By Presley Gillespie | Pittsburgh Tribune-Review | July 3, 2020 | Read the full story
As the covid-19 crisis continues to unfold, new concerns continue to surface in the community. Health inequities. Food insecurities. Job losses. Achievement gaps. Digital divides. Isolation and anxiety. To name a few.
Although covid-19 doesn’t discriminate, it does hit Black communities harder with a disproportionate number of diagnoses and deaths. One individual, or even one organization, cannot address these complex issues. However, groups working together can begin to meet the community’s needs. That’s why Neighborhood Allies isn’t approaching its work alone. We’re uniting with our neighbors to build capacity and resilience and deconstruct injustices. We must look through a racial equity lens to envision a new normal — one that ensures progress for all residents.
Through our Covid Accelerated Relief Effort (CARE) Fund, we dispersed $100,000 in emergency grants to nonprofits serving marginalized communities. Our partners quickly connected residents to food, personal protective equipment (PPE) and other essential items. The Way Organization handed out lunches to Hilltop residents, and Sankofa Village launched a summer food program. The Millvale Community Development Corporation worked to open the Gardens of Millvale, and The Brashear Association, Macedonia Family and Community Enrichment Center and the Larimer Consensus Group distributed care packages to seniors. Additionally, our Love My Neighbor grassroots grantmaking program funded new initiatives, including a mental health support group.
Recognizing that homeschooling is almost impossible without Wi-Fi or computers, Neighborhood Allies teamed up with Computer Reach, Pittsburgh Public Schools (PPS) and the University of Pittsburgh. We refurbished and distributed 1,200 laptops to the community, including the Department of Human Services, which conducted teletherapy sessions. We also ordered an additional 500 computers. One mom tells us the donation made homeschooling, or rather crisis schooling, less overwhelming for her family.
We’re trying to close the digital divide — the gap between those with access to computers and the internet and those without. Alongside PPS, we secured high-speed internet services for 1,000 households. Pre-pandemic, we started working with the University of Pittsburgh, Community College of Allegheny County and the Homewood Children’s Village to set up digital inclusion centers. Such technology will combat poverty and spark economic growth.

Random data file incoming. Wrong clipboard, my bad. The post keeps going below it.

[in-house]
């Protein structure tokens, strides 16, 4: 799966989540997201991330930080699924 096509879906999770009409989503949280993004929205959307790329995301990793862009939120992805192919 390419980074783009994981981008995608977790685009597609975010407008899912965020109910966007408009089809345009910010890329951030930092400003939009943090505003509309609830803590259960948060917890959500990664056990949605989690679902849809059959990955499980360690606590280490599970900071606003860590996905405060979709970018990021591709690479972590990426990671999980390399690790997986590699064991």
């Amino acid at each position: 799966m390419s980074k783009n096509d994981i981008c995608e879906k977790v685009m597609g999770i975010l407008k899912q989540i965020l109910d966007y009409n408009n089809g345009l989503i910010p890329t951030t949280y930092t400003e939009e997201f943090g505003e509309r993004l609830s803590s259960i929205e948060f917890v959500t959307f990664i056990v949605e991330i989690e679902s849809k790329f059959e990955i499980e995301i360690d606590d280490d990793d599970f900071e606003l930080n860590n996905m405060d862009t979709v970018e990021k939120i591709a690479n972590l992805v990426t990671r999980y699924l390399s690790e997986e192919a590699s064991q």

Our Financial Empowerment Center, an initiative with the City of Pittsburgh and Advantage Credit Counseling, provides free financial counseling to help people reduce debt, improve credit and access bank accounts. Our Financial Opportunity Centers help people obtain public benefits, apply for unemployment compensation and conduct job searches. These initiatives lead to financial stability and address unemployment rates, which are historically higher for African Americans, whether we’re in a crisis or not.
With the Urban Redevelopment Authority and the City of Pittsburgh, we’re helping 46 small businesses and organizations — 38 are minority or women-owned — develop an online presence during covid-19 closures. We contracted nine firms to set up e-commerce sites; eight are minority or women-led. We established relationships with lenders to ensure small businesses benefit from the CARES Act and the Paycheck Protection Program. Our team partnered with First Commonwealth Bank and helped more than 20 organizations complete applications, securing $1.5 million in forgivable loans. As a result, more than 120 employees of predominantly minority and women-led organizations didn’t lose their jobs.
Now more than ever, we must support Black communities with targeted investments and policy changes that dismantle racist systems. We offered highly impactful, practical solutions, meeting both basic and complex needs. We created equitable opportunities in finance and education and devised strategies that could result in more positive outcomes. We must not rush to return to “normal.” Normal isn’t working for many residents. Normal isn’t equitable.
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The covid-19 crisis is new but racism, which was recently declared a public health crisis by the City of Pittsburgh and Allegheny County, has long shaped society. This current crisis forces us to examine what we want our community to look like and what we must demand of our institutional leaders — long-term, large-scale solutions. To recover, we must reimagine and rebuild.
Until then, a new neighbor steps forward each day to help us stay strong and stay safe. Together, we will get through this.
Presley Gillespie is president of Neighborhood Allies in Pittsburgh.